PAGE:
USD prof professes love, gets sued
A University of South Dakota professor ended up the target of a lawsuit filed last month in Davison County after he published poetry that was allegedly based on his attraction to a former USD student.
Edward Allen, an associate professor of English, first encountered Suzi Grace at USD in Vermillion through one of his students, according to court paperwork. Grace was not a student of Allen's, according to the lawsuit, but Allen allegedly became enamored with her, wrote a poem professing his love for her and gave it to her.
Grace felt the poem wasn't appropriate and threw it away, the lawsuit says.
Grace graduated from USD in 2005. She never dated Allen, according to the suit.
In 2006, Allen published a book through Ahsahta Press in Idaho titled "67 Mixed Messages." The 74-page book is a sequence of sonnets he wrote about a character named Suzi Grace. The first letter of each line on every page spells out "I Love Suzi Grace," a form which is called an acrostic poem.
The lawsuit names Allen and Ahsahta Press as defendants and says neither asked Grace's permission to use her identity in the book.
Although the suit is being dismissed at the request of Grace -- "on the basis that all issues between the plaintiff and defendants have been resolved" -- she was suing for invasion of privacy by misappropriation of identity, invasion of privacy by false light, libel per se and defamation. The lawsuit paperwork does not say why it was filed in Davison County instead of Clay County, where USD is located, and Grace's lawyer declined to comment. The lawsuit says Grace is a resident of Minnehaha County.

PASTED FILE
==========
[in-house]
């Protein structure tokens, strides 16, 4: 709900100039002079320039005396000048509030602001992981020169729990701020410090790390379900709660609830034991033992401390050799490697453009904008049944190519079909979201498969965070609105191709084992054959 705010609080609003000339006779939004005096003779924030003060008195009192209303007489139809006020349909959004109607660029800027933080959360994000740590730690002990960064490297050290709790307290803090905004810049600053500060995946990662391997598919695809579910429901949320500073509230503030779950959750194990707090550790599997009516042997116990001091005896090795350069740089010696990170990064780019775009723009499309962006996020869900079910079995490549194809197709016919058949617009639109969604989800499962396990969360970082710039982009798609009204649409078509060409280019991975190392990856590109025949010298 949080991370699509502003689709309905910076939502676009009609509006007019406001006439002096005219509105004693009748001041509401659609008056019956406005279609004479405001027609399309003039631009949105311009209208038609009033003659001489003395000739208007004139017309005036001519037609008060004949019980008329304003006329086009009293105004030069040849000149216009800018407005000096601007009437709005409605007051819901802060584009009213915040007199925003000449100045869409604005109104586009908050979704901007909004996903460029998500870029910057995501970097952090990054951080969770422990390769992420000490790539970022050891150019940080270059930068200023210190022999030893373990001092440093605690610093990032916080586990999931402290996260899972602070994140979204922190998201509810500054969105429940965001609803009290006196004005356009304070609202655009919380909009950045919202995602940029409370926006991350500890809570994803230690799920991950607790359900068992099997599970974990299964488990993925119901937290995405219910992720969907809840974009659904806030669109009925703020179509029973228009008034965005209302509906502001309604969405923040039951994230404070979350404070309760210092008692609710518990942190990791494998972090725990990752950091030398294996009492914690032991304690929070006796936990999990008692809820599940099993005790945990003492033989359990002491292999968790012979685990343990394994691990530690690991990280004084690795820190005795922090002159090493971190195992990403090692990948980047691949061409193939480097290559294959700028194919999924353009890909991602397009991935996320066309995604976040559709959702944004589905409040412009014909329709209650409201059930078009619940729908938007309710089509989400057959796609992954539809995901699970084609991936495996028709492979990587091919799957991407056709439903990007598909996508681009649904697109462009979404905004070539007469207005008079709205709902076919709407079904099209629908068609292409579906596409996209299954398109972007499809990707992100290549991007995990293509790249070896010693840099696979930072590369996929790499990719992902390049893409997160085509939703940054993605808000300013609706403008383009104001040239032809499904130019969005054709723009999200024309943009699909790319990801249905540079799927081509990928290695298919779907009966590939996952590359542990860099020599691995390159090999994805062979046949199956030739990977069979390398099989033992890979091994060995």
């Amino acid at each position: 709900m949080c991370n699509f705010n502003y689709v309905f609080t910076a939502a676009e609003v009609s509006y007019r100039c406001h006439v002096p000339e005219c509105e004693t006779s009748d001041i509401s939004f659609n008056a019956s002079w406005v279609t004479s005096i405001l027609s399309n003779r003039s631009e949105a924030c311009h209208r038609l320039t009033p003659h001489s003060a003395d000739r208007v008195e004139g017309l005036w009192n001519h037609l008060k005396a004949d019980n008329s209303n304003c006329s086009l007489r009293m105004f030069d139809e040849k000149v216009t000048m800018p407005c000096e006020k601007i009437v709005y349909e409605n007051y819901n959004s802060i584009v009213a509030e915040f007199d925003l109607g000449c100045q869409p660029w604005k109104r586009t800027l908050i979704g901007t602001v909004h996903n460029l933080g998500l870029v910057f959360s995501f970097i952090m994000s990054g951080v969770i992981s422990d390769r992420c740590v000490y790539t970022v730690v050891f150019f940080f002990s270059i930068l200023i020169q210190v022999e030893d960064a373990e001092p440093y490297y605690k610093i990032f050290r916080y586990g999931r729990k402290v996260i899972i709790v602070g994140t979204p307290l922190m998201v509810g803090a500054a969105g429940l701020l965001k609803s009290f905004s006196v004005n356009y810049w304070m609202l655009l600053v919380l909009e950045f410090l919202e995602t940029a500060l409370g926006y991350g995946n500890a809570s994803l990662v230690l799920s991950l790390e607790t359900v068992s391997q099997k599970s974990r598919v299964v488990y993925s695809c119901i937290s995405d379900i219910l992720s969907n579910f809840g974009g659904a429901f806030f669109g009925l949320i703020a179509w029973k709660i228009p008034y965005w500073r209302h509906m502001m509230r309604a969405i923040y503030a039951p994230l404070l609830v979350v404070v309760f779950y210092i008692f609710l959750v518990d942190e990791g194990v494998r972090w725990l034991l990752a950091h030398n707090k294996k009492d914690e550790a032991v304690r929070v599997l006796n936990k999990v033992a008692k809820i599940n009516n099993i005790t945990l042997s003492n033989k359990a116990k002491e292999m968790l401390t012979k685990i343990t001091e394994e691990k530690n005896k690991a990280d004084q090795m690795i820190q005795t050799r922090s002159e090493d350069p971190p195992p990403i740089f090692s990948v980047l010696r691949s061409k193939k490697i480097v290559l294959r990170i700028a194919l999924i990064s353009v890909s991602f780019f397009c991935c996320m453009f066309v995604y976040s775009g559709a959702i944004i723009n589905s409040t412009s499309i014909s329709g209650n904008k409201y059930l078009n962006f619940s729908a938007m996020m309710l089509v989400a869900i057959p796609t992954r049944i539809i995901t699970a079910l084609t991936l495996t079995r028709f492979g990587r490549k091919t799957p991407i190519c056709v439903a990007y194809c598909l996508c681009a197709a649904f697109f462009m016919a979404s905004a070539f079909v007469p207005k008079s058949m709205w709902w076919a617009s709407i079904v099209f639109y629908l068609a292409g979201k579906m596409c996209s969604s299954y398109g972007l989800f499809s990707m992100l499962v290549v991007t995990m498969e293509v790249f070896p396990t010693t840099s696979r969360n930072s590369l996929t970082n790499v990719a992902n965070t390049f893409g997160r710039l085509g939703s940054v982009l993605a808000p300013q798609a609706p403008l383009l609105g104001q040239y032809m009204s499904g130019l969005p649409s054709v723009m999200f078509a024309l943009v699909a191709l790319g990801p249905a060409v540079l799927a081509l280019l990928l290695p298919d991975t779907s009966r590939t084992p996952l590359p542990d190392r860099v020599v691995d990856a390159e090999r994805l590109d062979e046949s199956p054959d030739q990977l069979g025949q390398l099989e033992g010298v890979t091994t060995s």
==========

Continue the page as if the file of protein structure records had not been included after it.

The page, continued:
The suit, filed on Grace's behalf by the Lynn, Jackson, Schultz and Lebrun law firm of Sioux Falls, states that Allen's sonnets are about a student at USD named Suzi Grace who lives in a trailer house and enters beauty pageants. Grace both lived in a trailer and entered beauty pageants while attending USD.
The suit also states Allen wrote "inappropriately and untruthfully about Grace's social life in Vermillion" and that he "writes sexual and other inappropriate statements throughout '67 Mixed Messages' about Grace that are not true."
In his statement about his book on the Ahsahta Press website, Allen says his main character desires Grace, but the character isn't sure of his own sexuality. He also states the character is bisexual.
The words in the poems "are spoken in the voice of someone who is pulled so strongly in multiple directions that he is unable to narrow his desires down to the point where he can do anything about any of them."
Even though Allen used the full name of a USD student he knew and placed the line "I love you, Suzi" in each sonnet, he says in his statement that he hopes the ambiguous sexuality of the book's main character will make the character's "fantasies seem less creepy."
Allen's statement says the sonnets are merely his way of playing with different forms of writing and that the book should be "a celebration of sexual diversity."
Allen is a native of the East Coast, having come to the Midwest to seek his doctoral degree in Ohio and eventually becoming a professor at USD in 1996. In his author's statement, he writes, "I've lived in Vermillion, South Dakota, for almost 10 years now. By now, much of my East Coast snobbery has melted away -- except that I still wince when I hear otherwise educated people use the word lay when they mean lie."